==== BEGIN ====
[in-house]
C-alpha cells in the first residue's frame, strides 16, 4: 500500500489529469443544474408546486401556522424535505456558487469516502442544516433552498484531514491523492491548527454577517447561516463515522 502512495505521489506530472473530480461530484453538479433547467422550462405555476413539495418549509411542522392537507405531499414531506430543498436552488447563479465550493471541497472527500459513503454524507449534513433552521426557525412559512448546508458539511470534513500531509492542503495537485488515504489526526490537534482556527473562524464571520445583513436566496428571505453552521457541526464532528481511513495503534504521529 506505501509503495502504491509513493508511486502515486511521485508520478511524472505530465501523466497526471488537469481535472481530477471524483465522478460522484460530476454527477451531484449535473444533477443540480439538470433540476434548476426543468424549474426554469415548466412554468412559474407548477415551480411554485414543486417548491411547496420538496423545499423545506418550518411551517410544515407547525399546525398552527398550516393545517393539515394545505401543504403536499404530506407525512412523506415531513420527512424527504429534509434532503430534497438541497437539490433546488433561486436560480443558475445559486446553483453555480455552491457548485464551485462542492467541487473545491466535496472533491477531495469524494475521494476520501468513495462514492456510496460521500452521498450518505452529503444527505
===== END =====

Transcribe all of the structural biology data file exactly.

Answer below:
[in-house]
C-alpha cells in the first residue's frame, strides 16, 4: 500500500489529469443544474408546486401556522424535505456558487469516502442544516433552498484531514491523492491548527454577517447561516463515522 502512495505521489506530472473530480461530484453538479433547467422550462405555476413539495418549509411542522392537507405531499414531506430543498436552488447563479465550493471541497472527500459513503454524507449534513433552521426557525412559512448546508458539511470534513500531509492542503495537485488515504489526526490537534482556527473562524464571520445583513436566496428571505453552521457541526464532528481511513495503534504521529 506505501509503495502504491509513493508511486502515486511521485508520478511524472505530465501523466497526471488537469481535472481530477471524483465522478460522484460530476454527477451531484449535473444533477443540480439538470433540476434548476426543468424549474426554469415548466412554468412559474407548477415551480411554485414543486417548491411547496420538496423545499423545506418550518411551517410544515407547525399546525398552527398550516393545517393539515394545505401543504403536499404530506407525512412523506415531513420527512424527504429534509434532503430534497438541497437539490433546488433561486436560480443558475445559486446553483453555480455552491457548485464551485462542492467541487473545491466535496472533491477531495469524494475521494476520501468513495462514492456510496460521500452521498450518505452529503444527505